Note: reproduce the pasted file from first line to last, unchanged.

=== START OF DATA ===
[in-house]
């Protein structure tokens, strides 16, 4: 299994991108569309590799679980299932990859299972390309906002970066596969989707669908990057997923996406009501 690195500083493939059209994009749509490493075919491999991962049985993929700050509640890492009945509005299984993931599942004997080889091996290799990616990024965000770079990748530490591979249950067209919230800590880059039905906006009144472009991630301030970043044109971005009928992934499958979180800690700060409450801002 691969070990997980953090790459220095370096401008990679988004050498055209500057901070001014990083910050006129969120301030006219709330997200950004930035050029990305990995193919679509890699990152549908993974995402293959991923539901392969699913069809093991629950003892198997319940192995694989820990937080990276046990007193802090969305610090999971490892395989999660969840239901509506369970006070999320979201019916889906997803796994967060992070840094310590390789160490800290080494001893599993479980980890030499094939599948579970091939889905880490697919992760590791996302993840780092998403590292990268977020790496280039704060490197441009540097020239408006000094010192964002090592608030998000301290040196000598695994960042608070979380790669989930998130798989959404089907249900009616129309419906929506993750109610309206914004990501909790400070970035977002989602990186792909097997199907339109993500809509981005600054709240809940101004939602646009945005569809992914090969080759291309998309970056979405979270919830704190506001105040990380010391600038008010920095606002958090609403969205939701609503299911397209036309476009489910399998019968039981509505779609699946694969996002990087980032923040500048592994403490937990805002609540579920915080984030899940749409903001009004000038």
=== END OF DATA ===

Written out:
[in-house]
């Protein structure tokens, strides 16, 4: 299994991108569309590799679980299932990859299972390309906002970066596969989707669908990057997923996406009501 690195500083493939059209994009749509490493075919491999991962049985993929700050509640890492009945509005299984993931599942004997080889091996290799990616990024965000770079990748530490591979249950067209919230800590880059039905906006009144472009991630301030970043044109971005009928992934499958979180800690700060409450801002 691969070990997980953090790459220095370096401008990679988004050498055209500057901070001014990083910050006129969120301030006219709330997200950004930035050029990305990995193919679509890699990152549908993974995402293959991923539901392969699913069809093991629950003892198997319940192995694989820990937080990276046990007193802090969305610090999971490892395989999660969840239901509506369970006070999320979201019916889906997803796994967060992070840094310590390789160490800290080494001893599993479980980890030499094939599948579970091939889905880490697919992760590791996302993840780092998403590292990268977020790496280039704060490197441009540097020239408006000094010192964002090592608030998000301290040196000598695994960042608070979380790669989930998130798989959404089907249900009616129309419906929506993750109610309206914004990501909790400070970035977002989602990186792909097997199907339109993500809509981005600054709240809940101004939602646009945005569809992914090969080759291309998309970056979405979270919830704190506001105040990380010391600038008010920095606002958090609403969205939701609503299911397209036309476009489910399998019968039981509505779609699946694969996002990087980032923040500048592994403490937990805002609540579920915080984030899940749409903001009004000038």